If you’ve noticed that, outside of Chappie himself, most of the praise for the film goes to the technical aspects – that’s not an oversight. Extraordinarily human Chappie may be, but he’s not matched by the rest of the characters who are frequently more robotic in their design and use than he ever was. That comes down primarily to rappers-turned-actors Ninja and Yolandi (playing basically themselves, or at least their stage characters), who kidnap Deon and his creation to help them steal the money they need to pay off a rival gang boss and save their lives, becoming Chappie’s adoptive parents in the process. 

They are among the most loathsome people in the film – contributing more to the soundtrack than to the story – particularly Ninja, whose “antics” include leaving Chappie out in the wild to be bludgeoned and set on fire in order to teach him a lesson about how cruel the world is, and to get him to agree to attack people with knives because they just “put people to sleep.” The idea is that Ninja will learn something about his own innate humanity when confronted with just how bad a person he has been to his “son,” but it doesn’t work. The scale is dipped too heavily on the jerk side, in part because of Blomkamp’s apparent love of rolling around in the grime of the world.

But Ninja’s a masterpiece compared with Jackman’s Vincent, a rival engineer intending to shut all the robot cops down, creating an artificial riot and giving him an excuse to roll out his over-armored, over-armed combat robot and show what it can do. Vincent is just a waste of screen talent, overbearing and overdone from his mullet to the pistol that never leaves his side, even in his cubicle.

A representative of the military-industrial class, one of Blomkamp’s favorite targets, Vincent has no idea how crazy he is or how his actions are entirely driven by his bloodlust. Which would be fine except that Chappie is so over the top on the subject that not only doesn’t Vince understand why the police laugh at him for trying to sell them a mobile weapons platform, he doesn’t even realize how weird it is for him to walk around his office with a pistol on his hip that he can (and does) threaten his co-workers with. And neither does anyone else.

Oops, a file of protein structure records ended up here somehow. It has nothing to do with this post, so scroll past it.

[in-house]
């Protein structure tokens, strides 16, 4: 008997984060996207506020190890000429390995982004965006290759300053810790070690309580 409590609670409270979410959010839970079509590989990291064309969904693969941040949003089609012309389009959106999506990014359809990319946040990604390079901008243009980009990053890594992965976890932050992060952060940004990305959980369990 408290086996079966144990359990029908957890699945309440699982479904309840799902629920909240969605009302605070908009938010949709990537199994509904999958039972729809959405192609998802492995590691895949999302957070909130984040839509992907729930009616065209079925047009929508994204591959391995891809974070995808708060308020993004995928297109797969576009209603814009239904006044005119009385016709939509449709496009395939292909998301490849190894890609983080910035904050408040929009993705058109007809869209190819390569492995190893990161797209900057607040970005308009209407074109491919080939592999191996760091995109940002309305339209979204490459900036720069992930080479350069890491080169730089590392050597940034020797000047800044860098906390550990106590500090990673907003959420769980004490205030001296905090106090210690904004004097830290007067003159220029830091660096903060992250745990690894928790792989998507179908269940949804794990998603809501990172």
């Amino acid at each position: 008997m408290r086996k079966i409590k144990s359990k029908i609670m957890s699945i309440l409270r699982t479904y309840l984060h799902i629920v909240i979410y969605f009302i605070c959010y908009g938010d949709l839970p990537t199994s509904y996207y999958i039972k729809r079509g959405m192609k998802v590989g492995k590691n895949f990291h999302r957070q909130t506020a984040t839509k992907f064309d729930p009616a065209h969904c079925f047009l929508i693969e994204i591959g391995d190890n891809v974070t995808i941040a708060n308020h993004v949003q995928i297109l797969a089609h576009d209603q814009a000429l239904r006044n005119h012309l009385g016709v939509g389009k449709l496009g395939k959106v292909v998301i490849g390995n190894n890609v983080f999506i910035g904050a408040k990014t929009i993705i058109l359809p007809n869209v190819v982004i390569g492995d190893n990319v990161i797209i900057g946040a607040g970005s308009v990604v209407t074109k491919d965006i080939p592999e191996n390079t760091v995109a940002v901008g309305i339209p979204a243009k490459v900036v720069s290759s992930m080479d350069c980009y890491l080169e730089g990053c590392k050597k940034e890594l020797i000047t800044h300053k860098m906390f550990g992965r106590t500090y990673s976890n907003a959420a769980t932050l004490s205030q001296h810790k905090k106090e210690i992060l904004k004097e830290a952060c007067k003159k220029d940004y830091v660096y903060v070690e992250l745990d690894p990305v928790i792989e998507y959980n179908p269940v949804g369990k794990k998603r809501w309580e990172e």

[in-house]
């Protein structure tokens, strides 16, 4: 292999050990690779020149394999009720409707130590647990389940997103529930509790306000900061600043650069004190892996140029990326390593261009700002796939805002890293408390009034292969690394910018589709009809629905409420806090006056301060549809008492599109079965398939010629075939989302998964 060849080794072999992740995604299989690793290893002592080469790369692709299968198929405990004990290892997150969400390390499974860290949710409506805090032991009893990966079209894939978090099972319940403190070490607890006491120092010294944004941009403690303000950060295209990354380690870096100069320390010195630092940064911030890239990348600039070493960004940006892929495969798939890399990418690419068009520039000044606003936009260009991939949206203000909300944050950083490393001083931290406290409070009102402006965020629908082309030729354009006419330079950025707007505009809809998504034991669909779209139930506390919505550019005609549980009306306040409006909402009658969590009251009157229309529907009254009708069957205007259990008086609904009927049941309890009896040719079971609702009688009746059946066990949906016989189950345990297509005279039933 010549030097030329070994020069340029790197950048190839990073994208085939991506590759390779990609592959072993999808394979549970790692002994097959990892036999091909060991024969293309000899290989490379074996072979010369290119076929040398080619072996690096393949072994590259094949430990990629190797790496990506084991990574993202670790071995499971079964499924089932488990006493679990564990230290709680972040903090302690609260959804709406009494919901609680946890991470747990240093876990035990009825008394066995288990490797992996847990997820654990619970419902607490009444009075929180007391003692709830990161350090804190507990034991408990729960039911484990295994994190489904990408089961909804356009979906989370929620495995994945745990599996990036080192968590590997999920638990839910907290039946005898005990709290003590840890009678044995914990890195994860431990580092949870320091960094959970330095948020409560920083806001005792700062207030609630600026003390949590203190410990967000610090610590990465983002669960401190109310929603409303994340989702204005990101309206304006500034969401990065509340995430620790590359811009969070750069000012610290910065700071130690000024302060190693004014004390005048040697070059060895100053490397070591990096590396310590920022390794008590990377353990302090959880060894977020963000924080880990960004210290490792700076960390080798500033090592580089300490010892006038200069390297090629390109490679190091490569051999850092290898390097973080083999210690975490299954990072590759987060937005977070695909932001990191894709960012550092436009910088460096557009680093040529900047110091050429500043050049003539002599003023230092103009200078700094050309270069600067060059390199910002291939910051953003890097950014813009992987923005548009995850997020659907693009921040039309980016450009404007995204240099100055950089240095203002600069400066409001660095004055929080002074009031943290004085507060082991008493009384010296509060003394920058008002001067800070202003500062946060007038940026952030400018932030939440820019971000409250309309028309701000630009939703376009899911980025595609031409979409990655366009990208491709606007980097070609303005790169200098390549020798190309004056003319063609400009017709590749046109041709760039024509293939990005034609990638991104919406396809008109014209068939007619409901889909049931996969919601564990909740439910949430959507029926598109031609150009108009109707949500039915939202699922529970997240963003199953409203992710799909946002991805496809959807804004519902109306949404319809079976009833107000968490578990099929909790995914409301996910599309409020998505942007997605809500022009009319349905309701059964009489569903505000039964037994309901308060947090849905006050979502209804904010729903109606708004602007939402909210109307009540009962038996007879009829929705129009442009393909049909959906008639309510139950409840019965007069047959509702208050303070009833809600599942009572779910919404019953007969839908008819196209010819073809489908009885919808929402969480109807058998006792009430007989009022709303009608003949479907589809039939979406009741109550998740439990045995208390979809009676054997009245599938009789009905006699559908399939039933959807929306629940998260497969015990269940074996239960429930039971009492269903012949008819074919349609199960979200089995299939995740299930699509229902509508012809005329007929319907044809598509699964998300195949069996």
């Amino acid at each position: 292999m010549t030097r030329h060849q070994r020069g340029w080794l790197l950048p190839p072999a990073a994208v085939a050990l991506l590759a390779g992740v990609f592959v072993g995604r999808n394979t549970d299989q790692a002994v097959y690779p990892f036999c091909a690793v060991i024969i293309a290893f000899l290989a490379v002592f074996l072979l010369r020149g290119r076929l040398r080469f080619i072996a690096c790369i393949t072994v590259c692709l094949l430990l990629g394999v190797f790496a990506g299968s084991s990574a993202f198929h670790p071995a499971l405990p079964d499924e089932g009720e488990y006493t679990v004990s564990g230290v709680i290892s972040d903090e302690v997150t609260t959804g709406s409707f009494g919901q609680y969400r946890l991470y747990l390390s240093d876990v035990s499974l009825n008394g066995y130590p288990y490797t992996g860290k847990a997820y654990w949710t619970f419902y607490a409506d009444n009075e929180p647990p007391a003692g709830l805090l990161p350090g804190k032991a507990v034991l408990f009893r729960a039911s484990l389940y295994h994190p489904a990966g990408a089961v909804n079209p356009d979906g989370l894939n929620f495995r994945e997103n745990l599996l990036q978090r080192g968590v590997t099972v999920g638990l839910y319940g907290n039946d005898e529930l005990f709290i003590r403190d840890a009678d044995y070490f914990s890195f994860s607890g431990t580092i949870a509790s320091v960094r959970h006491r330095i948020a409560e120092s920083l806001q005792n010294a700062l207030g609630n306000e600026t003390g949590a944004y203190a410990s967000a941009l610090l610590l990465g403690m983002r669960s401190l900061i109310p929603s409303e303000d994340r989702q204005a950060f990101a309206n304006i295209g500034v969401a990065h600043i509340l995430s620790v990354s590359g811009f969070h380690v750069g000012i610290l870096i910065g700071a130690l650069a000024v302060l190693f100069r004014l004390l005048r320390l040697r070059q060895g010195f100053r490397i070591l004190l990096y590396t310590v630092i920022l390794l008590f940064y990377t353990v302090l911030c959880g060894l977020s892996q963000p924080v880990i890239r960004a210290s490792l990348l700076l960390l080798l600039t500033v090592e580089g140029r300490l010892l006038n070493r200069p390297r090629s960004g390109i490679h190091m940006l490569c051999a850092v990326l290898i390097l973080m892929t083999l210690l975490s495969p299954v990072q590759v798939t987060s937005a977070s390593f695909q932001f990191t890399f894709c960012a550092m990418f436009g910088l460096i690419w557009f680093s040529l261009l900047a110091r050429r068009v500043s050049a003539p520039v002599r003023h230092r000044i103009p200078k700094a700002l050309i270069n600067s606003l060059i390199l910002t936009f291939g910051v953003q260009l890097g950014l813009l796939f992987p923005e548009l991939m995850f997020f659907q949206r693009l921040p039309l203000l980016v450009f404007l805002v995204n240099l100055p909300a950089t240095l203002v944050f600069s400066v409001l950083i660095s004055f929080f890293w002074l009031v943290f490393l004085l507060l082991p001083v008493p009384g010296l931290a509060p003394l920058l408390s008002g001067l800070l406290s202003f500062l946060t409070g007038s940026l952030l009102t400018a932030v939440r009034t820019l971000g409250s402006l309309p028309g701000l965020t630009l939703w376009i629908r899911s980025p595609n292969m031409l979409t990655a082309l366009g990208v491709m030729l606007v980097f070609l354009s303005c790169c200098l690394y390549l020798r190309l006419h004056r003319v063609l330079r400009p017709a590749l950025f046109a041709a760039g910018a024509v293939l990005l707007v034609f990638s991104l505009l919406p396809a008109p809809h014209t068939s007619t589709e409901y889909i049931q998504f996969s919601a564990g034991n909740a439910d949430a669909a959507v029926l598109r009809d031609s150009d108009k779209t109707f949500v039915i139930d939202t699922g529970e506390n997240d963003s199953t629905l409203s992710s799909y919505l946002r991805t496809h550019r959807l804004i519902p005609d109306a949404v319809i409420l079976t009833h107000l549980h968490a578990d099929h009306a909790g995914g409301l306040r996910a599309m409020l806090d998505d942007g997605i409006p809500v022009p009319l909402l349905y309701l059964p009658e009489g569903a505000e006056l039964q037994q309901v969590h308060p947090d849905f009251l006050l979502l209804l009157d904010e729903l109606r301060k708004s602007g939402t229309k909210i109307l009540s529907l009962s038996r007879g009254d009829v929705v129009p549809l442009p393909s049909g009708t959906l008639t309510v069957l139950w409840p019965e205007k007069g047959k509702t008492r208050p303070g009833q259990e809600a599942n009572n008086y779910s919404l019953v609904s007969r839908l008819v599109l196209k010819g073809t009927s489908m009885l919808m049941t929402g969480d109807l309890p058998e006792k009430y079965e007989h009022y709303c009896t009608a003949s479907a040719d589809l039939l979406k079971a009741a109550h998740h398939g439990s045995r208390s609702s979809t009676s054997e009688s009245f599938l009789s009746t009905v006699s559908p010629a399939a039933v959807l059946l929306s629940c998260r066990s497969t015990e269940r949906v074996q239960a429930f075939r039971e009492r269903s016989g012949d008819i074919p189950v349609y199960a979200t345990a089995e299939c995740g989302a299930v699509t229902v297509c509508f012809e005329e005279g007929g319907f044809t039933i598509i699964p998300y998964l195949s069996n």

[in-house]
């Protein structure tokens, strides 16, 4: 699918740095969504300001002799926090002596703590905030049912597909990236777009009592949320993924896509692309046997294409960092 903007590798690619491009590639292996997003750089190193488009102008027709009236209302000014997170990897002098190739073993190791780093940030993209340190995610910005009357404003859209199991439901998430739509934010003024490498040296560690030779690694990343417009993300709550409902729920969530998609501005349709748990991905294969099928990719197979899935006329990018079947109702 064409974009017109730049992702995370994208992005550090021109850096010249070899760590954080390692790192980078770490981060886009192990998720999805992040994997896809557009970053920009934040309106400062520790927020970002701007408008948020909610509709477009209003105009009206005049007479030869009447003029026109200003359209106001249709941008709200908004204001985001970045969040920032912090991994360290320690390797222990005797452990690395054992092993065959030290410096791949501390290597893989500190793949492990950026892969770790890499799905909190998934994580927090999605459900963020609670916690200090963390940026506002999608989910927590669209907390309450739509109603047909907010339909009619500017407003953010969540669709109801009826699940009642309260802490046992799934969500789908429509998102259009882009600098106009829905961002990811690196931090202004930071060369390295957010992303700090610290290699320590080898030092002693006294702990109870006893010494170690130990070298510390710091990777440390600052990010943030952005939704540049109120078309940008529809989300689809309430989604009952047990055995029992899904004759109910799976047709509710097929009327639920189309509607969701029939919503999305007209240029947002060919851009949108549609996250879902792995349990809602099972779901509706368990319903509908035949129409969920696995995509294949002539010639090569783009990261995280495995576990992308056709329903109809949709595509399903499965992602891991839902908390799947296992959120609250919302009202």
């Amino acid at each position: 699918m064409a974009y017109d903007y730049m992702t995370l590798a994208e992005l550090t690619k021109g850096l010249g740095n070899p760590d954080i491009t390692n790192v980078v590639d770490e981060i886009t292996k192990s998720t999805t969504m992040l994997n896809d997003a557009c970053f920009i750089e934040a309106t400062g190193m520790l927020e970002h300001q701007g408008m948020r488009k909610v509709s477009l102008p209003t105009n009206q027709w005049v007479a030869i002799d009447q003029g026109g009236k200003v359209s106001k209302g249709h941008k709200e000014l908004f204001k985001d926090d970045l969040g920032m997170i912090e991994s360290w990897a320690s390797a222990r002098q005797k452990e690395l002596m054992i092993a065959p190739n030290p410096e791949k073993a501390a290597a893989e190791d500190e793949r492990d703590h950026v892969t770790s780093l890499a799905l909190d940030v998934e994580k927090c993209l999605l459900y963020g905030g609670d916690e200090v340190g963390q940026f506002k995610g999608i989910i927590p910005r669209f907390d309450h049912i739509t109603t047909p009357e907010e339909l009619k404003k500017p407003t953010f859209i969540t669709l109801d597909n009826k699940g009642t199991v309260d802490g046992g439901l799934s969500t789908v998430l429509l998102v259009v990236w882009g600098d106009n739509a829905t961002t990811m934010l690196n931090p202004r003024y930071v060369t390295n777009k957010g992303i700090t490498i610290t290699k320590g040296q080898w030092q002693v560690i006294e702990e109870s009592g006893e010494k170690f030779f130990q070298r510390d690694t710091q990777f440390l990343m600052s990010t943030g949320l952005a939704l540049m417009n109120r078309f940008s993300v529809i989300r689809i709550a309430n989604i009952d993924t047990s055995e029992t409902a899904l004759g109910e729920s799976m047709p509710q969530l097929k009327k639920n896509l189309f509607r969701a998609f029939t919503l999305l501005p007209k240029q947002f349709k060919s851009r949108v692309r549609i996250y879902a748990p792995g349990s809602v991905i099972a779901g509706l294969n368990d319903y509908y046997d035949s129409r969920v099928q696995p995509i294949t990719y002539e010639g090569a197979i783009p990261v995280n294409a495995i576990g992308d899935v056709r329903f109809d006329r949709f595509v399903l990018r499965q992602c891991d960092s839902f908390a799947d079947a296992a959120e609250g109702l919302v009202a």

Blomkamp has made enough films now for some his favorite themes to become apparent and Vincent is the walking embodiment of one of them – the way police force focused on certain groups keeps the vicious cycle of poverty and crime turning – which is fine in and of itself. Chappie is very much in the same boat, representing Blomkamp’s idea of humanity transforming itself into something non-human in order to understand what humanity really is. It works because he exists as a character separate and apart from what he represents as a theme and no one else does.

When District 9 came out, it seemed like it was heralding in a bold new voice in sci-fi, willing to use the genre to comment directly on the social issues of now rather than through far-removed analogy and doing so under the patina of the action film and solid storytelling so that we wouldn’t notice the social message pill until it had gone down. He started with racism and its broader umbrella of prejudice and its direct connection to poverty, a difficult subject handled well and leaving many to wonder what area he would tackle next.

But the more films Blomkamp makes, the more it seems that he has nothing else to say.


Marvel and DC